Tuesday, January 05, 2010

Can it be done?

Can I really, truly, make a resolution work? I have had limited success with New Year resolutions. The only one I can ever remember following through on was cutting out soda for an entire year ... but that only worked for the one year I did it, and now I can down a 2L bottle in an afternoon.

At any rate, my goal for this year is to write (and get accepted) three first author manuscripts this year. I have the data for two of them already collected so this should be an accomplish-able task. Also, since I have a paper already under review, that should count towards one of the accepted papers should things go favorably.

However, in order to achieve this level of success, I need to organize. It's not one of my strong suits, and my desk is a cluttered mess. I know where everything is, but I'm still not organized, and I need to get there. I know it behooves me, for my long term productivity and upward mobility in the ranks of research, to achieve this goal. So, I took my first step in this direction today ...
Is increased productivity in my future?

I went out and purchased a daily planner. I tried this last year, with very mixed results ... but I have the fire in my belly this year. I swear! At any rate, I've already started filling out January, which is a good thing because I have a manuscript review and a grant review due in the next few days. I better get cracking!

6 comments:

soil mama said...

I've given up on resolutions, they just don't work for me

I can't tell you how many times I've gotten new planners and not used them more than a month. this summer I started using the calender in Enterprise (similar to outlook) and I love it. I like to get reminders when something is almost due or before a meeting. With my planner I would often not realize something was due till I turned the page- oops!

getting a Mac has also kept me more organized since it indexes so well and I no longer print up pdf documents (less clutter) since I can use Papers and Preview to organize and take notes on my journal articles. I haven't seen any PC programs that do this, but maybe Zotero does?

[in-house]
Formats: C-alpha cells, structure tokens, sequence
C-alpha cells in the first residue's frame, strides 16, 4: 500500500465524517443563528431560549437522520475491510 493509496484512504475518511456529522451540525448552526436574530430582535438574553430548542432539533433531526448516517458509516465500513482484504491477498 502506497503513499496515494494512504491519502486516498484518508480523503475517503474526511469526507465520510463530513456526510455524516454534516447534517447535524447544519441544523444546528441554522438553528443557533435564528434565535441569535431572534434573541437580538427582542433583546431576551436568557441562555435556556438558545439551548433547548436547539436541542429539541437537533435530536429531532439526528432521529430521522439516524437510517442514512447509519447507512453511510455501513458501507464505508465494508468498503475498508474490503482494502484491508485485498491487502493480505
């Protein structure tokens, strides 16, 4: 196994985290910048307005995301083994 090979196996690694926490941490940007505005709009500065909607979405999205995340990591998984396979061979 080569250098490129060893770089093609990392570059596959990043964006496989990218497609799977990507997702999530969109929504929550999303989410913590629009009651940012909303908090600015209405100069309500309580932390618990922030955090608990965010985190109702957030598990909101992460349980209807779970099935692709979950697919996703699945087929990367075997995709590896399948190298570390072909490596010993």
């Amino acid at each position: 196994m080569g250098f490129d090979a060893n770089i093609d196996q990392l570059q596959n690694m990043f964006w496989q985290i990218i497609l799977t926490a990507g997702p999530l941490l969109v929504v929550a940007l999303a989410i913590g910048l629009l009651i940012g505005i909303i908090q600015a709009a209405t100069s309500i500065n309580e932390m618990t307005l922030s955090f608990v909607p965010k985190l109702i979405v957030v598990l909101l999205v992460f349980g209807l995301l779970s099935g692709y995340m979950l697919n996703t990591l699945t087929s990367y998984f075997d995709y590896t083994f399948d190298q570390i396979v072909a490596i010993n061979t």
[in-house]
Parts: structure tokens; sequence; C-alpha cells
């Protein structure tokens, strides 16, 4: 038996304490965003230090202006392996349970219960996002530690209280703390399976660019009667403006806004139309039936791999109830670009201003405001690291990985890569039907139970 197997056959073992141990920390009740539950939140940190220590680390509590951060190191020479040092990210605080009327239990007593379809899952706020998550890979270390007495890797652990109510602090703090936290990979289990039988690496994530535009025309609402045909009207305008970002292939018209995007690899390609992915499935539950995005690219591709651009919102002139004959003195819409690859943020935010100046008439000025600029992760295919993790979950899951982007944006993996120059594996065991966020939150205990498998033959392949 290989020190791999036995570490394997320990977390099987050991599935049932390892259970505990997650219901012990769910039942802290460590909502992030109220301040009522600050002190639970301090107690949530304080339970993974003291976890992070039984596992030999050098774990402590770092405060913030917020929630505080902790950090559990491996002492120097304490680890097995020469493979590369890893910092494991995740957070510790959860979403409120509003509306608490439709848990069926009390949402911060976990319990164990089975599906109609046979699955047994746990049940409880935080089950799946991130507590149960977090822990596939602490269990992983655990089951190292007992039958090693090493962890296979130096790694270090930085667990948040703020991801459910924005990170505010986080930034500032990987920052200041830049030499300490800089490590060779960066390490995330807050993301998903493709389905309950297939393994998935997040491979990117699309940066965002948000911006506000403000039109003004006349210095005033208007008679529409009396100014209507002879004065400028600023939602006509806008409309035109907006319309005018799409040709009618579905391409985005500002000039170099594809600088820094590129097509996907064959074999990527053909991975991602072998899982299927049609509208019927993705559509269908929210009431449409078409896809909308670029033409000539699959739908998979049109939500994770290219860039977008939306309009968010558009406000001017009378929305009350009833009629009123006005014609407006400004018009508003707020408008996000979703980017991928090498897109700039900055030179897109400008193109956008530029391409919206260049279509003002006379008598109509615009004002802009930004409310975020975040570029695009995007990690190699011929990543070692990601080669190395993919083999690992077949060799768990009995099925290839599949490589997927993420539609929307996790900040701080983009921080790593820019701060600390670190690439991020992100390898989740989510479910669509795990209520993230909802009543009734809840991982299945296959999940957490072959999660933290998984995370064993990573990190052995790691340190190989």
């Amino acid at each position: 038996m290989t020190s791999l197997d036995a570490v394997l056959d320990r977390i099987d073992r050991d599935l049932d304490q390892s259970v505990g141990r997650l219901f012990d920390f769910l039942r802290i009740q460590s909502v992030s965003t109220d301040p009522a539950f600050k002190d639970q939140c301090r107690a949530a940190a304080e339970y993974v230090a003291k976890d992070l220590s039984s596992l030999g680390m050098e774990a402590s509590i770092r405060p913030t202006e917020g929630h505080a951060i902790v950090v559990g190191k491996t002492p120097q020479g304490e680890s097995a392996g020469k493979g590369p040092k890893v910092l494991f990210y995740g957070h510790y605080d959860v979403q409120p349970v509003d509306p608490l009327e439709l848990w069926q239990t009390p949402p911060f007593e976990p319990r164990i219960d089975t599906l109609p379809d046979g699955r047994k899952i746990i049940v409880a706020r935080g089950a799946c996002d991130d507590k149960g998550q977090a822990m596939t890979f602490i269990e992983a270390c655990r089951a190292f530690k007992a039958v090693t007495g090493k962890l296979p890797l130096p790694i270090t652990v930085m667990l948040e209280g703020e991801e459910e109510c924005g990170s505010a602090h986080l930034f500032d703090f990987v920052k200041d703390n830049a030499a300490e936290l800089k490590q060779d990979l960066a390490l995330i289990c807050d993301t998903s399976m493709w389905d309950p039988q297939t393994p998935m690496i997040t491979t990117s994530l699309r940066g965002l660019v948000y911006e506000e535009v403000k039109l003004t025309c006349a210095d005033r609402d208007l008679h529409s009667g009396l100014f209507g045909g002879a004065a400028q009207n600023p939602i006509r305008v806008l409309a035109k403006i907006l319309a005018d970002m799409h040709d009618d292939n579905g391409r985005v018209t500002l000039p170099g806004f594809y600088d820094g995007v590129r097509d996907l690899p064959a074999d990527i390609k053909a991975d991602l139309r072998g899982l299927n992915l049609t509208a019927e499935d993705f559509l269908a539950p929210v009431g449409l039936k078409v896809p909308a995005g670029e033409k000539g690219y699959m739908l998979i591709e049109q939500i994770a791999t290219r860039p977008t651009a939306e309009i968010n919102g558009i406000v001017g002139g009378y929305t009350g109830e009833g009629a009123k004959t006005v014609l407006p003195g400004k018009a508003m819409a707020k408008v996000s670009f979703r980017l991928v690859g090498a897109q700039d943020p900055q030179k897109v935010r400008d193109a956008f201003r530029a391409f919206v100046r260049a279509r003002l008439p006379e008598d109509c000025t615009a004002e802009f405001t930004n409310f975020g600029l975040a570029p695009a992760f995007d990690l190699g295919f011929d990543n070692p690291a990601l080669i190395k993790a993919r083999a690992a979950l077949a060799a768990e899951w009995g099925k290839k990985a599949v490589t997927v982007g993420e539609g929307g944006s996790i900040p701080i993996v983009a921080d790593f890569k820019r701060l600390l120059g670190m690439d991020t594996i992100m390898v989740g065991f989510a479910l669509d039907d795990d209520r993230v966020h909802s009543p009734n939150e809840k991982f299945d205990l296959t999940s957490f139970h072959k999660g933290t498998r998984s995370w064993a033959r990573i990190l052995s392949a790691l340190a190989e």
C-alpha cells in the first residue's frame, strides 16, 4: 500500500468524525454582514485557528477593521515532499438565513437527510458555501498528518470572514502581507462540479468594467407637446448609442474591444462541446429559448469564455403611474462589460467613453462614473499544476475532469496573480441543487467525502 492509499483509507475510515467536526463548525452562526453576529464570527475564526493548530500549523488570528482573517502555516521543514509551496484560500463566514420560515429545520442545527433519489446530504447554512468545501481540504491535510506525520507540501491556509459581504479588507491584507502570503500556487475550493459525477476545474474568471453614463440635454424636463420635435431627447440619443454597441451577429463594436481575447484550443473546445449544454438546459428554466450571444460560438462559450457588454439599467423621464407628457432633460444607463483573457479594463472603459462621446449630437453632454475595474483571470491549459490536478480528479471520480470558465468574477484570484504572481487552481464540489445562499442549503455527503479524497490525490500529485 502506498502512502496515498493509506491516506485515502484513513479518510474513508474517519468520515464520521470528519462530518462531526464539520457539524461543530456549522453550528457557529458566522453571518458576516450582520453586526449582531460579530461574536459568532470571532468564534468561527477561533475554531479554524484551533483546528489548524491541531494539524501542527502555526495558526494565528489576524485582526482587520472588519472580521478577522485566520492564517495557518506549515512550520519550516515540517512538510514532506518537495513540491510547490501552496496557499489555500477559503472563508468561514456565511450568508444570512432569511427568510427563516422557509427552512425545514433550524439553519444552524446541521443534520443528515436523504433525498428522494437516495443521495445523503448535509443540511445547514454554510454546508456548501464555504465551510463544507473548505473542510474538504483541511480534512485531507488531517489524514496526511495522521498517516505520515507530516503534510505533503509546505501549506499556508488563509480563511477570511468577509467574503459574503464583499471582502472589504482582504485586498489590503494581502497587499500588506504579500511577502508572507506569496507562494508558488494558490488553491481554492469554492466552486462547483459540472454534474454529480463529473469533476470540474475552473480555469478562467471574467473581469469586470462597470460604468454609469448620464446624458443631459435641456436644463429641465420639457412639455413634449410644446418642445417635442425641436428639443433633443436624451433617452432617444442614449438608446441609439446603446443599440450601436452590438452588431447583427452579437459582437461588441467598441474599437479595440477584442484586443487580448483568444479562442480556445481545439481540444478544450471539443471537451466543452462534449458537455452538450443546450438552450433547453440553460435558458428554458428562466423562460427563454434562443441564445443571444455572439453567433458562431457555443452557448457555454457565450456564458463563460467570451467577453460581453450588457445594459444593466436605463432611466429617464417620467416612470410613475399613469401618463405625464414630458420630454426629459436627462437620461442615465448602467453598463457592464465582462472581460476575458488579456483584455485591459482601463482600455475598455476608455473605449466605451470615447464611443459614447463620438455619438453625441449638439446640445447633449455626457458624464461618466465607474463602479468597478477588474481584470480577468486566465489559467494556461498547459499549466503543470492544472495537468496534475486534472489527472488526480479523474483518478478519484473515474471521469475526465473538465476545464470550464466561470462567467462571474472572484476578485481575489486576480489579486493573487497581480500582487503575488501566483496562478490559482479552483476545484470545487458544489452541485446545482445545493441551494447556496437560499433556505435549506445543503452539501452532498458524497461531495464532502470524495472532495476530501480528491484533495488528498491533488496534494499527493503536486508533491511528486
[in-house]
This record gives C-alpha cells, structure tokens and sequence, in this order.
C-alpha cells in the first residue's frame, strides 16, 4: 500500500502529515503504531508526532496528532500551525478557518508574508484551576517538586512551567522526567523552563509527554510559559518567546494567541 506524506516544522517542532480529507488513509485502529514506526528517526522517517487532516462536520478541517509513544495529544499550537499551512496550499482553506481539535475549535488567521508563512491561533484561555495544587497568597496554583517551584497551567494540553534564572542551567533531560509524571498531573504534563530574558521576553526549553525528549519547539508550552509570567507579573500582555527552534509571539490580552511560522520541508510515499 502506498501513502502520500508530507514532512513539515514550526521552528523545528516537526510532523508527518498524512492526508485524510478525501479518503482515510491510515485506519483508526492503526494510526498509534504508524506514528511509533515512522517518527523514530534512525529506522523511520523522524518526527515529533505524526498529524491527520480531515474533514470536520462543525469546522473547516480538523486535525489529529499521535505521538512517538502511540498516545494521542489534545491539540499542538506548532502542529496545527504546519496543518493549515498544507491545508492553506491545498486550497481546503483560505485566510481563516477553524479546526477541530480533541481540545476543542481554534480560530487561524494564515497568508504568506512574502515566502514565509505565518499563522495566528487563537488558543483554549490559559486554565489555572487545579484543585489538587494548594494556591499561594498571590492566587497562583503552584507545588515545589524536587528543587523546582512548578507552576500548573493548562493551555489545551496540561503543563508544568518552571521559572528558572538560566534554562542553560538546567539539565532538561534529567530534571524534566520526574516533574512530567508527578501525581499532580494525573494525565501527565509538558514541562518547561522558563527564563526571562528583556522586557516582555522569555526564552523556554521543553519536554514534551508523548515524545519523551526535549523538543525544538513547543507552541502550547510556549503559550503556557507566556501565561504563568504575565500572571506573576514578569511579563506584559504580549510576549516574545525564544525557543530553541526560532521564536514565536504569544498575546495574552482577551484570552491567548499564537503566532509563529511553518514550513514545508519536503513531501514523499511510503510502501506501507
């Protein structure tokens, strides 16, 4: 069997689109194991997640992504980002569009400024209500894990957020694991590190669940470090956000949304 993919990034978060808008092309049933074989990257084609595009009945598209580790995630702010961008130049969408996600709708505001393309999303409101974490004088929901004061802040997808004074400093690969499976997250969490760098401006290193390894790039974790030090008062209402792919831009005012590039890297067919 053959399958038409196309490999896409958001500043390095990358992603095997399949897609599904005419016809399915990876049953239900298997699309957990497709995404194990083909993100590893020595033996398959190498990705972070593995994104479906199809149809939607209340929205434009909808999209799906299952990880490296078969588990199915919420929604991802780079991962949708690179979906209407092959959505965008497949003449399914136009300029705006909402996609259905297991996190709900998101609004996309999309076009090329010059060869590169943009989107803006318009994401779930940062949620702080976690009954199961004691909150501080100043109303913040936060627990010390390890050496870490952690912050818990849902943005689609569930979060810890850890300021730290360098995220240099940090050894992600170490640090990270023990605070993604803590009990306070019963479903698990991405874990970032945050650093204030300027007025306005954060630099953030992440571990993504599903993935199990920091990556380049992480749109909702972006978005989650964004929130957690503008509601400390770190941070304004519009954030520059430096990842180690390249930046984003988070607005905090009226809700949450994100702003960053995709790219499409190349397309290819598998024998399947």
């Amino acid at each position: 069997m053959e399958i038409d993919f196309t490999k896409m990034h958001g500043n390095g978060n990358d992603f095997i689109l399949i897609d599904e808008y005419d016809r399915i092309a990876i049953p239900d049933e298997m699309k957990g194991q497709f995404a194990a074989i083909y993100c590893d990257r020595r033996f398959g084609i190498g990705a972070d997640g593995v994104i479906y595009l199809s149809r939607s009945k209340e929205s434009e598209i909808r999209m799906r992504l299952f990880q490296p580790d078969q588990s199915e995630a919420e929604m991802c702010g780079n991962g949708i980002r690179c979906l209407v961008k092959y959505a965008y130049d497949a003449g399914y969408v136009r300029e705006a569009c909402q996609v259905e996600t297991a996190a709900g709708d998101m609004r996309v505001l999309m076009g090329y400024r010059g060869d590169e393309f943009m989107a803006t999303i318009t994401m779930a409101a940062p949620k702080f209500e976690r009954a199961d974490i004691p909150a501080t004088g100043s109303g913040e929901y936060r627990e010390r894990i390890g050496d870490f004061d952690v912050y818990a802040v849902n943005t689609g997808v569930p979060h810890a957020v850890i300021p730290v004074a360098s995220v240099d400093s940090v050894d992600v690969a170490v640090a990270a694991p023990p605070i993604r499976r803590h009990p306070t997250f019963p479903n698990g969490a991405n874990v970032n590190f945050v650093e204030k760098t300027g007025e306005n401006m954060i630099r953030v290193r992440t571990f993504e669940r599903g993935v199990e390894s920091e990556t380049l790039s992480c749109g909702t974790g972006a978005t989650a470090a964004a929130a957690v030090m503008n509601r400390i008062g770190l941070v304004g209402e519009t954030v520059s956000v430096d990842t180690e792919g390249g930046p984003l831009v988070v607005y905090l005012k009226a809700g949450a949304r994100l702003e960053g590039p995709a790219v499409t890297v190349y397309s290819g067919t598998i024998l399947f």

Thomas Joseph said...

I use Outlook for important stuff that I get through email (I love the ability to drag and drop items from my mail to my calendar.

I use EndNote to track all my articles, and it seems to work well for me. I do keep electronic copies of all of my articles, and I keep a paper copy with my notes stapled to the back. I have a huge metal shelf in my lab on which all my papers (sorted into groups, depending on the project) are "filed" ... and my filed I mean stacked according to project.

Switching to a Mac is pretty much impossible for me at this point. All my expensive software is PC-based and I hate the idea of switching back and forth. The only "switching" I've done is with my netbook which has a linux OS ... but usually it's only to transfer a PDF or two I downloaded while I was at a meeting.

Nat Blair said...

The single best productivity book I've ever read is David Allen's "Getting Things Done". It's less about a particular system and implementation, than it is about overall good approaches and habits that help manage lots of tasks. Plus, this book isn't too high on the 'creepy self help weirdness' index.

Thomas Joseph said...

Thanks Nat. I'll check it out.

soil mama said...

I know what you mean about switching to Mac. I was a bit scared but figured I was early enough in my career to do it. The new Mac's actually run all the PC programs so I haven't had to give anything up, although I still keep my old PC around to run my really clunky GeneMapper program

I think I'll need to check out that book too!

Thomas Joseph said...

Ordered the book, and it's on its way. Actually, I'm incorporating it into my IDP (Independent Development Program) for 2010 ... so it best be good! :P